Howard Hughes Medical Institute Selects Seton Hill University for Cohort
Seton Hill University has been selected to participate in the Howard Hughes Medical Institute (HHMI) Science in Education Alliance (SEA) phages course. The Westmoreland County university is one of 80 colleges nationwide selected to administer the course.
The HHMI phage course, developed in 2008, is a concept based on work by HHMI professor Graham Hatfull at the University of Pittsburgh. Students isolate novel viruses that infect bacteria, known as bacteriophages or phages, from soil, and then purify them, isolate their genomic DNA and send it away for DNA sequencing. When the sequence comes back, the students employ tools to annotate and characterize their new-found phages. From start to finish, there are no guarantees of success or right answers. HHMI notes that students endure the pitfalls of true research, such as contaminated bacterial plates and inscrutable results, along with the thrill of discovery and ‘eureka’ moments.
Kristen Butela, Ph.D., assistant professor, biology, established the program at Seton Hill and will supervise it. Butela, who worked with the Hatfull lab in various phagehunting educational outreach projects as a doctoral candidate at the University of Pittsburgh, will attend the training workshop for the phages course at the HHMI Janelia Farm Research Campus in Ashburn, Va., July 22-27.
“The phages course lends itself well to a liberal arts curriculum,” said Butela. “It is a creative, hands-on way to introduce students to science and have them take ownership of a project. The course promotes mentorship and is structured for the students to administer the labs.”
The results of the students’ genome discoveries will be published in the national genome database and these new discoveries will assist HHMI in understanding the relationships between viruses and their hosts.
The phages course will be implemented in fall 2012 and Butela noted that she hopes to extend the class beyond the Biology program into the Seton Hill liberal arts curriculum. “Through the HHMI program, we are able to conduct true scientific research on our campus that students will present at conferences and continue in graduate school. It is ultimately our hope to take this program to the local high school laboratories,” said Butela.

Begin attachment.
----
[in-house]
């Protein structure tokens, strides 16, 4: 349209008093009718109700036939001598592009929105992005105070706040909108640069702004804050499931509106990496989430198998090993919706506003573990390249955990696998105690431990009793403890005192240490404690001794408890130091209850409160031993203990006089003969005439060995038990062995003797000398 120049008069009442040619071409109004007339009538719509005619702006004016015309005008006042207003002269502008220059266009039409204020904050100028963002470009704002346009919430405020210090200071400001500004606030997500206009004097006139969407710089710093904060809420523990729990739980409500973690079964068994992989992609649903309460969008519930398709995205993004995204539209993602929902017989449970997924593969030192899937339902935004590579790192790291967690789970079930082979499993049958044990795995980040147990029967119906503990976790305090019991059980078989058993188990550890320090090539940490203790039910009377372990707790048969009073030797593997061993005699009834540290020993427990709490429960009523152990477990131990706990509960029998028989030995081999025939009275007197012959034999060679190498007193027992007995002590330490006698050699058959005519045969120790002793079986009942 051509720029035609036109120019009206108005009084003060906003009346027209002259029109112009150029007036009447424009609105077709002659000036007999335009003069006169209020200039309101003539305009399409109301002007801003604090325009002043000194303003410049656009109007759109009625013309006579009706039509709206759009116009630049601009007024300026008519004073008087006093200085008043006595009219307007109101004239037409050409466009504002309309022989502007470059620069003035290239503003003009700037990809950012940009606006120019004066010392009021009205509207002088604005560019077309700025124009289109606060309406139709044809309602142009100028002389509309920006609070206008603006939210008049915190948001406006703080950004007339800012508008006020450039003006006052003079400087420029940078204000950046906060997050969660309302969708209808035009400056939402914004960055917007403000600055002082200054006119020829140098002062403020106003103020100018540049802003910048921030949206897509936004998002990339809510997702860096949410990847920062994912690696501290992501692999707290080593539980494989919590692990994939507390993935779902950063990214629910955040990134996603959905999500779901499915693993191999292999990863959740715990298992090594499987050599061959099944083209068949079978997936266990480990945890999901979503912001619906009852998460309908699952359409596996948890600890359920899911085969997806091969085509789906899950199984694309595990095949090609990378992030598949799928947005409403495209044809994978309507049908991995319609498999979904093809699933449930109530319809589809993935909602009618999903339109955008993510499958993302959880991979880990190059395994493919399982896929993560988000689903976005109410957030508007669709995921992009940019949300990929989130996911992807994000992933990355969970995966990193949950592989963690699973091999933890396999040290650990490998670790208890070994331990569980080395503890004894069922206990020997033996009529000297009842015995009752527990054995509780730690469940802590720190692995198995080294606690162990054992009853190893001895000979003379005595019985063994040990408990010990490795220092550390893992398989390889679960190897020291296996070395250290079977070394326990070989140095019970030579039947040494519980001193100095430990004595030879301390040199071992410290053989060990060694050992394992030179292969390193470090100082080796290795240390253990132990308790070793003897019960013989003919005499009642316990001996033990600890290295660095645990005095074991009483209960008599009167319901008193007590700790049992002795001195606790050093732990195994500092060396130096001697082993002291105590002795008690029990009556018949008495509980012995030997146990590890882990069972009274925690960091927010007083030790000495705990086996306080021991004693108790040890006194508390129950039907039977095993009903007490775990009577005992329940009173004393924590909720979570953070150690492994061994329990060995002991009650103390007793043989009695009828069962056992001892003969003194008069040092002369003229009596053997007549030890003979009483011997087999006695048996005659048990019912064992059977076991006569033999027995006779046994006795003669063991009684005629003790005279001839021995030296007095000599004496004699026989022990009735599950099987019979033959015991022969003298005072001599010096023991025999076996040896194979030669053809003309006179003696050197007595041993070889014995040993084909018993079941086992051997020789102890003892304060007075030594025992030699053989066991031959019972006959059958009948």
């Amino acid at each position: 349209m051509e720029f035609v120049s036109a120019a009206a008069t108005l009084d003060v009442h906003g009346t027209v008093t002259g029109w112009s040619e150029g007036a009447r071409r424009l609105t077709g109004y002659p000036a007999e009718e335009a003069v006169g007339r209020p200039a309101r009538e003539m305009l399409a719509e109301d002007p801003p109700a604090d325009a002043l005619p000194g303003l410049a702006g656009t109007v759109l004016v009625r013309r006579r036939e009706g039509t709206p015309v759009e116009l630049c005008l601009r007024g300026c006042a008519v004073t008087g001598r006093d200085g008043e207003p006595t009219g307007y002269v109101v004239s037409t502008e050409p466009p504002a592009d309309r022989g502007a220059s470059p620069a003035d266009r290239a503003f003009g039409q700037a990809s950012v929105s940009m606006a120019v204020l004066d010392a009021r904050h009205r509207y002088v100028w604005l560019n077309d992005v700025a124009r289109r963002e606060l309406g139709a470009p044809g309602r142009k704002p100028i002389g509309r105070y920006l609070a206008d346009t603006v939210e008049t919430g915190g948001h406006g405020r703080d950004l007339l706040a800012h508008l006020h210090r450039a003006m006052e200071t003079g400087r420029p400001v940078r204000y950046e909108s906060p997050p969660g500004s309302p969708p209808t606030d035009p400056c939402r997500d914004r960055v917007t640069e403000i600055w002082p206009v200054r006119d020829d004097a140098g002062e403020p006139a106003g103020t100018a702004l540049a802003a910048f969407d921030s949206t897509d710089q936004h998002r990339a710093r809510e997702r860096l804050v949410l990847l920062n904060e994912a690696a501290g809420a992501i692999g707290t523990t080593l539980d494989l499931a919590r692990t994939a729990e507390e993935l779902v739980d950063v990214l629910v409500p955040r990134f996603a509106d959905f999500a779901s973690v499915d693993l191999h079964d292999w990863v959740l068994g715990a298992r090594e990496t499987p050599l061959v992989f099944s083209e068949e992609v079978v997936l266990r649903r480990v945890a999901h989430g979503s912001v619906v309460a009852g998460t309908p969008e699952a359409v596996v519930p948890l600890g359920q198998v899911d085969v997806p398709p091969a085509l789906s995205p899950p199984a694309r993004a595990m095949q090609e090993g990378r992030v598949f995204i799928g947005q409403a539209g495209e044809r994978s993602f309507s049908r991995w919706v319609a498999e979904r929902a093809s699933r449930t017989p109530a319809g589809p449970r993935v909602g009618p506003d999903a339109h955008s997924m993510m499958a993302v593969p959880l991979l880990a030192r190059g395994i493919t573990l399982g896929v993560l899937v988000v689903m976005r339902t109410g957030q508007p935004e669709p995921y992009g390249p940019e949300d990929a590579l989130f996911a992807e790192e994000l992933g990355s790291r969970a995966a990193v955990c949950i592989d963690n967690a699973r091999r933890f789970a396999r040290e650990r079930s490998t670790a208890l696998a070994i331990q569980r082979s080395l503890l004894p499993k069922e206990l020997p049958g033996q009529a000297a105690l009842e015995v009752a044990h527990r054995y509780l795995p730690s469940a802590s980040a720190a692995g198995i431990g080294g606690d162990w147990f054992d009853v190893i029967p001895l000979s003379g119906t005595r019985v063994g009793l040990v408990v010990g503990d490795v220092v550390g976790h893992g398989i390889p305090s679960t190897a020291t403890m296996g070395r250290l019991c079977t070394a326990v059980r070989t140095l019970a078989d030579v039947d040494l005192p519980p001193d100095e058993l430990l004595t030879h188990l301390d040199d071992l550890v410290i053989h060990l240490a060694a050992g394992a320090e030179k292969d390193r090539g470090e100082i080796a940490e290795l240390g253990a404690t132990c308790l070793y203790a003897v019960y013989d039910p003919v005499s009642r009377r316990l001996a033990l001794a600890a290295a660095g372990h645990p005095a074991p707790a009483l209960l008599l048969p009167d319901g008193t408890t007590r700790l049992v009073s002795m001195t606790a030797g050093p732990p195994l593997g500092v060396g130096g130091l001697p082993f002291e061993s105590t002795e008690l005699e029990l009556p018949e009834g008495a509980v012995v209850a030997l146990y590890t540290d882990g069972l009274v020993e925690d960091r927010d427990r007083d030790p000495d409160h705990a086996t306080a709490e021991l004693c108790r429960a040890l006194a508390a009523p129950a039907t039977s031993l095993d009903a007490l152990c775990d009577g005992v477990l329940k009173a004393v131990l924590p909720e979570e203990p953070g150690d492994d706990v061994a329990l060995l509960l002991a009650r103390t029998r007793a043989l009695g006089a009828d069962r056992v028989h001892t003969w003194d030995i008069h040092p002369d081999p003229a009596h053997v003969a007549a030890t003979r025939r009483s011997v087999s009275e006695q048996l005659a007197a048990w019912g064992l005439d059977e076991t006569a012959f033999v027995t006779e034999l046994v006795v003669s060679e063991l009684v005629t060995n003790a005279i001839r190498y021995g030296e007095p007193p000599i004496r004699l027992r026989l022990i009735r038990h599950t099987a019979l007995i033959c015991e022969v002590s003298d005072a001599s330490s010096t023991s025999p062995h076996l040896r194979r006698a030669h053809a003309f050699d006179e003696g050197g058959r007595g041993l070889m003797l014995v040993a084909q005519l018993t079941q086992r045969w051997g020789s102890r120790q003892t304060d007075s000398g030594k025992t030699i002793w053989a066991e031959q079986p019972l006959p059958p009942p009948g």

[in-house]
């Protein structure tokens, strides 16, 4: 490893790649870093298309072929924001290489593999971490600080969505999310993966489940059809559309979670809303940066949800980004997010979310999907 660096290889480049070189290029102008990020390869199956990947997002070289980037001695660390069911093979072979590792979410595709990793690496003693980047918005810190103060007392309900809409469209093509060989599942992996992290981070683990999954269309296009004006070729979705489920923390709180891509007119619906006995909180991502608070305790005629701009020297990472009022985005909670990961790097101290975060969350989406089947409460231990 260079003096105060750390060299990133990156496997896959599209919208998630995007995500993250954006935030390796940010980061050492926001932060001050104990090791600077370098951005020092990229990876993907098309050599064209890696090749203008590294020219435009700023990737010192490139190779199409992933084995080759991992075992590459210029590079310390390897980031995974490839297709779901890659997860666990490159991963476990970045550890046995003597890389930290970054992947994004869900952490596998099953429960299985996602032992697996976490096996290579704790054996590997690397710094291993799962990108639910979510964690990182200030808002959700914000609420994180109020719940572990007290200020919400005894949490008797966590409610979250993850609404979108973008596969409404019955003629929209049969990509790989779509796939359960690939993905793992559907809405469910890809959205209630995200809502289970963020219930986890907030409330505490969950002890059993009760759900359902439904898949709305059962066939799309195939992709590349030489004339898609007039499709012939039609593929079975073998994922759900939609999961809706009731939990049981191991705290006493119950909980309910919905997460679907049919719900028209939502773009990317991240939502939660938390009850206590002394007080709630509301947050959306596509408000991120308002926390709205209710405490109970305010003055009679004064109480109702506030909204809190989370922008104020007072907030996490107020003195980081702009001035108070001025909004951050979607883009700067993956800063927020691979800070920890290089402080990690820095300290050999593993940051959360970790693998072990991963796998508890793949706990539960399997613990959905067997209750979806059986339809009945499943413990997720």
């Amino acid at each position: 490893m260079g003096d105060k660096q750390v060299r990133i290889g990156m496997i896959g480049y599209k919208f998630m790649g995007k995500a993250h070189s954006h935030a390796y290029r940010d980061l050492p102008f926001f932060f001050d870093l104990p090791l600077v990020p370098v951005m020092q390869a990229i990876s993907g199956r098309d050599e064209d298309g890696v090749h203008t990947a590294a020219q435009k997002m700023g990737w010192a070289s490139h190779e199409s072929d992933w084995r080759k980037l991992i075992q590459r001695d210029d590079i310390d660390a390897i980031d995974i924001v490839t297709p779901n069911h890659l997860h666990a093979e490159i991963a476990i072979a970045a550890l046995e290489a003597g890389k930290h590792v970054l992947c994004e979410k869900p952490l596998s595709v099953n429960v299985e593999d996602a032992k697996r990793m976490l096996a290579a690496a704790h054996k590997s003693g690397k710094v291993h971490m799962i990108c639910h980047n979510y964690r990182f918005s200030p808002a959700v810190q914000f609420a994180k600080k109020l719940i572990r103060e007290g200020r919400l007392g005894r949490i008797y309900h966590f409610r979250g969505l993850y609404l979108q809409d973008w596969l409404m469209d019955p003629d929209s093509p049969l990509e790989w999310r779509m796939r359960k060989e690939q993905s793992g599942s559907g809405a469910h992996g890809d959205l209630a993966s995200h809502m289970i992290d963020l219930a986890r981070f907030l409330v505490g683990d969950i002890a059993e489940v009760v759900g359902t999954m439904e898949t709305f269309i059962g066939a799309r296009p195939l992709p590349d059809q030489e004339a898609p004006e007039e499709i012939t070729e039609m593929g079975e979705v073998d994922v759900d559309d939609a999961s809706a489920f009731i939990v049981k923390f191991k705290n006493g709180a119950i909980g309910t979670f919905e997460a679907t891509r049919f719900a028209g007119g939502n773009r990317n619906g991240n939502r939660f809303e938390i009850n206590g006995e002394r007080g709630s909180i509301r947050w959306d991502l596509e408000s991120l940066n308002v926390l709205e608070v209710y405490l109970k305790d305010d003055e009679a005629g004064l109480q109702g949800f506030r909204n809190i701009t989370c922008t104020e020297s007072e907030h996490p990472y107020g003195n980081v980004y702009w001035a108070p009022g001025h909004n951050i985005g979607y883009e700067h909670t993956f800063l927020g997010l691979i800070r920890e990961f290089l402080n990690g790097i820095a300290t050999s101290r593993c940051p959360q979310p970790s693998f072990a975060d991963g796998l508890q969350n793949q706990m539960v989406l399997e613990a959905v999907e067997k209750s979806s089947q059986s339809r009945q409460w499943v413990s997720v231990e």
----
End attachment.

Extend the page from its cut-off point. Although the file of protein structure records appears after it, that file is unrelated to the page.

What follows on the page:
“We are pleased to participate as a Howard Hughes Medical Institute cohort. This research further strengthens our Signature Degree Programs in the Natural and Health Sciences,” said Sister Susan Yochum, S.C., Ph.D., professor, chemistry, and chair, Division of Natural and Health Sciences. “We are pleased to join Carnegie Mellon University, the University of Pittsburgh, College of William and Mary, Providence College, the University of Maryland, among others in offering the distinctive program.”
Kristen Butela, Ph.D., assistant professor, biology, joined the Seton Hill faculty in Fall 2011. She teaches microbiology, medical microbiology and genetics and continues her research with Seton Hill students. Butela earned a Bachelor of Science degree in biology, Bachelor of Arts degree in psychology and a certificate in women’s studies from Seton Hill University. She received her training as a microbiologist at the University of Pittsburgh Molecular, Cellular and Developmental Biology Program. Her doctoral dissertation was entitled, “Physiological Basis of Predation Escape in Salmonella.” Butela has served as a volunteer instructor for the Phagehunting Program at the University of Pittsburgh and a curriculum designer for Science Mission 101, a program designed by the University of Pittsburgh in cooperation with WQED. She is a member of the Seton Hill University Alumni Association Board of Directors.